FedEx, Datian split in China denied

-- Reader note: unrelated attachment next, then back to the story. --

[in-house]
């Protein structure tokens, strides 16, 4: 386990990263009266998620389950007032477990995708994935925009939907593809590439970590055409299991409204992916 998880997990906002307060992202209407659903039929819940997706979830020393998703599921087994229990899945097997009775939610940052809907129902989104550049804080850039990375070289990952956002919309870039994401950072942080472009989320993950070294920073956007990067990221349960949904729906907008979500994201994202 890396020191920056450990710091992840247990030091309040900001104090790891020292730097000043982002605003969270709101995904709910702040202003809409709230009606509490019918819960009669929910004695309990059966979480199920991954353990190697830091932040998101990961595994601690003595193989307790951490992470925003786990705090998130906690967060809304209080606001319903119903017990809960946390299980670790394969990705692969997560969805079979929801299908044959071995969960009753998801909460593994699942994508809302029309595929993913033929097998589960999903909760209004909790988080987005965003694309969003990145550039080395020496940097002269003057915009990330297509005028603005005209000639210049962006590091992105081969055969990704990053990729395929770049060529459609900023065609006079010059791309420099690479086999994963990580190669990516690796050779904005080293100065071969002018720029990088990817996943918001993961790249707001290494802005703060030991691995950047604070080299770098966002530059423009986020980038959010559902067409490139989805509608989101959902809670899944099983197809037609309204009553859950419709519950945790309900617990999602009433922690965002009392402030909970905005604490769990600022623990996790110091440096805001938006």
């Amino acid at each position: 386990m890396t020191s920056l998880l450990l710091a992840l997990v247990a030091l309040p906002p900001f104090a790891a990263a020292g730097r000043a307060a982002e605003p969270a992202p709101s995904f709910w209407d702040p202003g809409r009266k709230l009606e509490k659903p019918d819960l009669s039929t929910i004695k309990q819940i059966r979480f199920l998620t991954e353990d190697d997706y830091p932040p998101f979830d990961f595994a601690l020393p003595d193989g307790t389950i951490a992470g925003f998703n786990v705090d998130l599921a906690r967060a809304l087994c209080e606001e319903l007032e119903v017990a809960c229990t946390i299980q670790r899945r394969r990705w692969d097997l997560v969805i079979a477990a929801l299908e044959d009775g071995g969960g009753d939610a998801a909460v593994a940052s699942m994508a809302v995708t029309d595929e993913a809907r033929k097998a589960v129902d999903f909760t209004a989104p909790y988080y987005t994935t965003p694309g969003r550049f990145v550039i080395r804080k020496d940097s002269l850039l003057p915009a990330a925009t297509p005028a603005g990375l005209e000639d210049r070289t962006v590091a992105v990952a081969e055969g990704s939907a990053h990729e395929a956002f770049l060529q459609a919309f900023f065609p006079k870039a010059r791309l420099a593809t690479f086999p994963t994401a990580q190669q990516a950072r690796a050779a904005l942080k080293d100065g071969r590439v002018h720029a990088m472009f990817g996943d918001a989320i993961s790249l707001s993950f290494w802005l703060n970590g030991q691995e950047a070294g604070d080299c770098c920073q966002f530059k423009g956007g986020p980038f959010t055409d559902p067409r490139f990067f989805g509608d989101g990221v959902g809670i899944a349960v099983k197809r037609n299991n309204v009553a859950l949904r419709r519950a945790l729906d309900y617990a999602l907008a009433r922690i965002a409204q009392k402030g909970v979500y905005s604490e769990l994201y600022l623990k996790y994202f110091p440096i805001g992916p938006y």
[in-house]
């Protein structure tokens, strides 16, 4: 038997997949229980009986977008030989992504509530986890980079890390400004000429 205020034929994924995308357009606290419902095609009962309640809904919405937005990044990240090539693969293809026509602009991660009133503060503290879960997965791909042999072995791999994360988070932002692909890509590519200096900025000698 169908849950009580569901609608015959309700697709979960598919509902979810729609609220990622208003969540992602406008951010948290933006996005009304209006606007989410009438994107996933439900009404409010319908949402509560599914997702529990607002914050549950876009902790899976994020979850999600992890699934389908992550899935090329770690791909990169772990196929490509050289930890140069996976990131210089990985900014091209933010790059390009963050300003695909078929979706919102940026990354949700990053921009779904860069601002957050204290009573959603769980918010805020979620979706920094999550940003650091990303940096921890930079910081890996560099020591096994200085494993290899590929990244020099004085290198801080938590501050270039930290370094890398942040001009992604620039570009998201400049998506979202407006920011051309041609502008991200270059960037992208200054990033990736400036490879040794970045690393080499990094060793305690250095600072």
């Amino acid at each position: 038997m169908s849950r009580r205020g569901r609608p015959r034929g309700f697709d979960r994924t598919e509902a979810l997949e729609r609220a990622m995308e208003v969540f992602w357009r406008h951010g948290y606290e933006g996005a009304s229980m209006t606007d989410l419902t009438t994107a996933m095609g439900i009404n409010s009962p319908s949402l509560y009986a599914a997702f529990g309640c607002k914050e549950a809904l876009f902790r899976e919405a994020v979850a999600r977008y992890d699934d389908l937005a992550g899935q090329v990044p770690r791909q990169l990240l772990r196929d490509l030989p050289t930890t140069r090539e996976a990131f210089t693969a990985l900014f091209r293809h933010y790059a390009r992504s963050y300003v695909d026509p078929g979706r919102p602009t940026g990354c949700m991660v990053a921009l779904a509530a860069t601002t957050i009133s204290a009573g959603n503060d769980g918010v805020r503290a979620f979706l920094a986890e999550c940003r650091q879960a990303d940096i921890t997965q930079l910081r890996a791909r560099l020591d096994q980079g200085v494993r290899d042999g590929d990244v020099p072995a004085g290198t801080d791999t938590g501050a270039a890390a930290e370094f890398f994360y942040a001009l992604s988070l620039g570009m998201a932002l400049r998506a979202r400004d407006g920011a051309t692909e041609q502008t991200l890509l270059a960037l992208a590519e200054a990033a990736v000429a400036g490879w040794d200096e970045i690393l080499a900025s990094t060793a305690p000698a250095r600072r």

FedEx Express and Tianjin Datian W Group have denied rumours that the two parties will soon suspend their co-operation in China's international fast delivery market. Foreign express firms may not necessarily seek fully-owned subsidiaries right after the nation opens its express market, according to experts. "So far we are not prepared to make any changes in our business modes in China," FedEx said in a media statement last week. FedEx, the world's largest express transportation carrier, is rumoured to be on the brink of seeking a controlling stake in the joint venture with its Chinese partner Datian Group. That indicates FedEx will probably end its co-operation with Datian and later run express services through its subsidiaries as China fully opens its express market in the next year. The rumour came as the Chinese Government earlier this year permitted foreign express companies to hold as much as a 75 per cent share in their joint ventures with Chinese companies. Foreign companies will be allowed to set up fully-funded express subsidiaries in China by December 11, 2005, according to China's commitments upon its accession to the World Trade Organization. Datian Group President Wang Shusheng said that "it is impossible (to quit the co-operation)." "We are satisfied with our co-operation with FedEx. Now the two parties are endeavouring to expand their business," he said. FedEx and Datian established a joint venture (JV) in 1999, with 50-50 shares, to provide international express services. FedEx company officials declined to comment on when the contract will expire. While FedEx operates through its fully-funded subsidiaries in other markets, the company in China is FedEx's only JV. According to the agreement, FedEx runs the overseas business, while the two co-operate in services concerning China market in a way that "FedEx offers its transportation network and management team, and Datian provides technical support," according to the statement. Yet insiders say the JV is actually independently run by FedEx, and Datian has no access to daily operations, although it harvests an annual revenue of nearly 100 million yuan (US$12.05 million) from the deal. "FedEx plays a dominant role in the co-operation, just as the other foreign express giants do in their partnership with Chinese local companies," said Liu Zhanfang, vice-president of China International Freight Forwarders Association (CIFA). The other companies she referred to include US-based United Parcel Service (UPS), and Netherlands-based TNT Express and Germany-based DHL, which all entered the market through JVs. "But it is unlikely that FedEx will suspend the co-operation with Datian soon after the market fully opens to foreign players, because FedEx still needs some network resources from its China partner," Liu said. "It is hard to say what will happen in the future. FedEx may later split its express business from the JV," she noted. FedEx also said in its statement that it "will carefully assess the opportunities brought by further market opening." Meanwhile, it seems Datian is also preparing for a possible split. Datian Group set up a fully-owned subsidiary in 2001 to expand its domestic express business, with capital from its shared revenue in the JV. Insiders say the move arises from the concern that Datian, which has little influence in the JV, needs to establish its own transportation network. "Market opening is not a decisive factor in foreign express companies' China strategy," CIFA President Li Limou said. "It largely depends on specific cases, and there's no general rule. Foreign companies may resort to JVs instead of wholly-owned subsidiaries even after 2005." Liu added: "Despite the WTO commitment to fully open the express market, foreign firms may still need to wait for government approval." Early this month, UPS and its Chinese partner Sinotrans, China's largest express company, ended their co-operation upon expiry of the contract. UPS is now preparing to set up a wholly-owned subsidiary in China. TNT Express suspended its co-operation with Sinotrans last year and turned to a little-known domestic express agency. The move was considered a prelude to establishing fully-invested subsidiaries in China. But DHL so far shows no signs of splitting from its partner Sinotrans. DHL officials reportedly said it will remain faithful to the partnership over the coming five decades.